Swimming Pools: Summer fun that comes with risk

Screen Shot 2017-07-11 at 5.45.18 AMTwo words describe an Oklahoma summer – hot and humid. To find relief from the unbearable heat, many families seek out the cool waters of local swimming pools. While swimming may provide a temporary cool down and fun summer entertainment, for children it also comes with risk of possible illness.

“Since the year 2000, recreational water illness outbreaks from swimming appear to be increasing,” said Indira Singh, M.D., pediatrician at St. Anthony Healthplex South.

Cryptosporidium is a microscopic parasite that causes the diarrheal disease cryptosporidiosis. It’s considered the leading cause of waterborne disease among humans in the United States, and is mostly found in public pools. “Outbreaks occur in recreational water. The cryptosporidium lives in the intestines of infected humans and they shed the parasite through the gastrointestinal tract. One can simply acquire the disease by accidentally swallowing infected water. This typically happens more in the case of toddlers and young children,” explained Dr. Singh.

Children contract the disease in a three step process. First the parasites are released in the water, then they must survive and not be deactivated by the chlorine found in the swimming pool. From there, infection will take place once a child ingests or inhales the infectious material which produces access to the gastrointestinal tract.

Most public pools are checked twice a day to maintain chlorine levels. However, levels can vary towards the end of each cycle, and chlorine actually decays in the presence of ultraviolet light. This means shallow pools will have a high level of deactivated chlorine. According to Dr. Singh, parents should use their “senses” to help prevent their child from sickness.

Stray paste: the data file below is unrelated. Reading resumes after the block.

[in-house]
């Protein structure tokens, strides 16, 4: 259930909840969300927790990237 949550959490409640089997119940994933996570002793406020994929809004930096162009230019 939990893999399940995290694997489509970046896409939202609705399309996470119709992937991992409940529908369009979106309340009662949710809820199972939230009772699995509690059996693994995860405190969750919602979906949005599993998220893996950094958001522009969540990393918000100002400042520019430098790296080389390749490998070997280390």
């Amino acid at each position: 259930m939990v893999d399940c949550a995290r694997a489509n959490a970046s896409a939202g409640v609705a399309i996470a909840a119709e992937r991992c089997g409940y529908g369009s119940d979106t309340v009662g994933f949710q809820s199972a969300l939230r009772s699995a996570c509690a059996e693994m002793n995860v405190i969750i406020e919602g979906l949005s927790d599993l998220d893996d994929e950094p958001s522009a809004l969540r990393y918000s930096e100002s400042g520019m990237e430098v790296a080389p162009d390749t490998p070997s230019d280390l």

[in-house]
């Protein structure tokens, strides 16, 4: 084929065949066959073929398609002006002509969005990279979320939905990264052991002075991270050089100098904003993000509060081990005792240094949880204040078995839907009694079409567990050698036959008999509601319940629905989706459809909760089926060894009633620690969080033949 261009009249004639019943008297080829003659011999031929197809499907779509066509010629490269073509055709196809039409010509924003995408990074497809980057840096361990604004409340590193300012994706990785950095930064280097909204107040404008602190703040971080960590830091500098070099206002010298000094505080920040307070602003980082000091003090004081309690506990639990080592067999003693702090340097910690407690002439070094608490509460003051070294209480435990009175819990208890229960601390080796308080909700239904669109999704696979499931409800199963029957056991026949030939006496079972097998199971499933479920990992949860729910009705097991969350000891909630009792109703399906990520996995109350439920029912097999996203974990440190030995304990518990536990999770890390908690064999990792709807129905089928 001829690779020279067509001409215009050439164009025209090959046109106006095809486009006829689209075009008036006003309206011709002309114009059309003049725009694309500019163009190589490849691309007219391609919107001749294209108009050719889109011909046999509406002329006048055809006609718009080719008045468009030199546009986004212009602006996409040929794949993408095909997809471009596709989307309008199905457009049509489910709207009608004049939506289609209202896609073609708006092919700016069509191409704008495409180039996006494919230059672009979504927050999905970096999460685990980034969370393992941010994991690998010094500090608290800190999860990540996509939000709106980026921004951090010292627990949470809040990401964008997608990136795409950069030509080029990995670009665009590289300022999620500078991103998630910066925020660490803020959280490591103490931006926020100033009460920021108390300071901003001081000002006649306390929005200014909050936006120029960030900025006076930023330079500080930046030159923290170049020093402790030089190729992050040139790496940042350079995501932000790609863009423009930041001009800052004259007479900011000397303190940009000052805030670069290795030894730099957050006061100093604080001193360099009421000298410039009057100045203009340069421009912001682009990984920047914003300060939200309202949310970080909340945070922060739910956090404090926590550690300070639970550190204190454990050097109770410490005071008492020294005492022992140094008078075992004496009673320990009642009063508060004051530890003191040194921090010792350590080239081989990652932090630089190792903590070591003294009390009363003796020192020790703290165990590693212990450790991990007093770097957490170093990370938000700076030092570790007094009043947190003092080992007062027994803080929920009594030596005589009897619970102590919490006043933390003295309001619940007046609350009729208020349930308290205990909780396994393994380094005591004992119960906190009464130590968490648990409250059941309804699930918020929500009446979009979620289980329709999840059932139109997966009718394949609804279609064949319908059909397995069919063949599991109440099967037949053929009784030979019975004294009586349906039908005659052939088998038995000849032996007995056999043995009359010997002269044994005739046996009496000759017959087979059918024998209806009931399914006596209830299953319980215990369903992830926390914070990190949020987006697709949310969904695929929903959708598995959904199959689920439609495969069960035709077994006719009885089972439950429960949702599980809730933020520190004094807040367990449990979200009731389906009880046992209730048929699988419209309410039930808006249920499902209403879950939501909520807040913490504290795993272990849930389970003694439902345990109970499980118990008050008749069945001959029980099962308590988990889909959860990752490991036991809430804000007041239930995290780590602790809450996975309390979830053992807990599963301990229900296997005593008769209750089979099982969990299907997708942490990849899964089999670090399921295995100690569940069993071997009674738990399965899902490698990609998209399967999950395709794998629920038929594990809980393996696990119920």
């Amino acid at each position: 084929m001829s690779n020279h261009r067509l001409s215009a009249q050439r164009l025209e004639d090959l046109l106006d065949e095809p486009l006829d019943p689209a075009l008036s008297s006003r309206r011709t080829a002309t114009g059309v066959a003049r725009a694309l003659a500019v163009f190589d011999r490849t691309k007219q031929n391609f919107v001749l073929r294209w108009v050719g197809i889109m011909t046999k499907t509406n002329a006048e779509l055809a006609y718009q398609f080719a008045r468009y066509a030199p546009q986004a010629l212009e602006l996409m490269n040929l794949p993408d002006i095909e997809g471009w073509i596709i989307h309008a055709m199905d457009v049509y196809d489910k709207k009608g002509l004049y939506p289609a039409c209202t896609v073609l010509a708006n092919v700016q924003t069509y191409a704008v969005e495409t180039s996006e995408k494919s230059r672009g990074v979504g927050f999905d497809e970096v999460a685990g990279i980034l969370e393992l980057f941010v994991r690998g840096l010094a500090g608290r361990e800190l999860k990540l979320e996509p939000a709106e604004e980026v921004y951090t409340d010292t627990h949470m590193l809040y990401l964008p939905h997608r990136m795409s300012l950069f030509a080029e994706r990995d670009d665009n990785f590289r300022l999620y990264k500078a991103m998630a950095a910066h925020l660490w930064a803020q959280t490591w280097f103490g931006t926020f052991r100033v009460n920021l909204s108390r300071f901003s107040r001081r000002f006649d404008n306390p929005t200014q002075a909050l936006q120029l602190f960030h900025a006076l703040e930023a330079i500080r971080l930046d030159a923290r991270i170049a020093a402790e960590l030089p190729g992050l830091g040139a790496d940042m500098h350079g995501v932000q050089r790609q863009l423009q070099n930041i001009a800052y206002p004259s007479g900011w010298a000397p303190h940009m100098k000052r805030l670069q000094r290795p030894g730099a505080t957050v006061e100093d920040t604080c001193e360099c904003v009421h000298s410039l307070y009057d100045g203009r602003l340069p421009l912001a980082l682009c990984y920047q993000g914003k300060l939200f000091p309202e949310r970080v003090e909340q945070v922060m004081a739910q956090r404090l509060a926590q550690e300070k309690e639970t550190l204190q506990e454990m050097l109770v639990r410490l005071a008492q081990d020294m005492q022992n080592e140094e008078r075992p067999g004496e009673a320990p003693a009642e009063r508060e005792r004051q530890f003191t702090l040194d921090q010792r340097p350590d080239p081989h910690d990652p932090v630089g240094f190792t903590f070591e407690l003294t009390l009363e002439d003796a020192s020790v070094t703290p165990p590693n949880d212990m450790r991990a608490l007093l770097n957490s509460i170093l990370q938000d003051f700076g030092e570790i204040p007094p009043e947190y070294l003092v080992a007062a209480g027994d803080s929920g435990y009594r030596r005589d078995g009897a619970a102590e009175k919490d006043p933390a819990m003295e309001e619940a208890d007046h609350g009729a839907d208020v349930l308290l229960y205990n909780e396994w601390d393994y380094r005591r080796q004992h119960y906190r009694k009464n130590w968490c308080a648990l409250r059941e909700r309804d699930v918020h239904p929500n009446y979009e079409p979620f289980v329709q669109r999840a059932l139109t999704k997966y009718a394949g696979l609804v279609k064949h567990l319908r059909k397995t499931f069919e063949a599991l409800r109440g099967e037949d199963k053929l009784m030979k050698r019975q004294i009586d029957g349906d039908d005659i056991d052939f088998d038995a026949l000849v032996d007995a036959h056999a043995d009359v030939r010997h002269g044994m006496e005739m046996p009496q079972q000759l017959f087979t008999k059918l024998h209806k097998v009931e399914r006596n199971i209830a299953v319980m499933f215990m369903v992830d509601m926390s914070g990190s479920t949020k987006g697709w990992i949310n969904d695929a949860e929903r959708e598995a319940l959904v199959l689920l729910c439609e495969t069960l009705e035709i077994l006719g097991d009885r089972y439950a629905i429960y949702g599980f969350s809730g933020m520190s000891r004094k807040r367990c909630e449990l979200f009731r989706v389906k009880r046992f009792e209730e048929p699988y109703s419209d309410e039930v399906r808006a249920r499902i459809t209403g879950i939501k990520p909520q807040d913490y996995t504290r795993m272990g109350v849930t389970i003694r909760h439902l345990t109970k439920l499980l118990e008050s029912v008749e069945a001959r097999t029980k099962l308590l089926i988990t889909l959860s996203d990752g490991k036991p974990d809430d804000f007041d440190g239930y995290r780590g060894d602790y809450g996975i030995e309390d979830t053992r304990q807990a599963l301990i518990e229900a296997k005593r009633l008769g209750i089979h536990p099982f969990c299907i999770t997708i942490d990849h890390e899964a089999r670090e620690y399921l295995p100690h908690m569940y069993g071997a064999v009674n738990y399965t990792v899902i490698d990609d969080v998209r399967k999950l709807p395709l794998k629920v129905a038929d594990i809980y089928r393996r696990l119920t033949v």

1. Sight: Seek for water that is clean – clear and blue
  2. Touch: Check the tiles of the pool. They should feel smooth and clean
  3. Smell: Make sure there are no strong odors
  4. Sound: Listen for pool cleaning equipment

For those children who contract cryptosporidiosis, most will develop diarrhea and abdominal cramps. “The incubation period is an average of eight days. The children are contagious during this time and continue to remain contagious about two to three weeks after, as the cryptosporidium sheds in the blood weeks after the diarrhea has resolved,” commented Dr. Singh. “The diagnosis can only be found by testing the stool. If cryptosporidiosis is suspected, it’s a test a physician will request to look for the parasite,” she added.

Dr. Singh’s office is located at St. Anthony Healthplex South, 13500 S. Tulsa Dr., Suite 200, in Oklahoma City. To make an appointment with Dr. Singh please call 405-713-2696.

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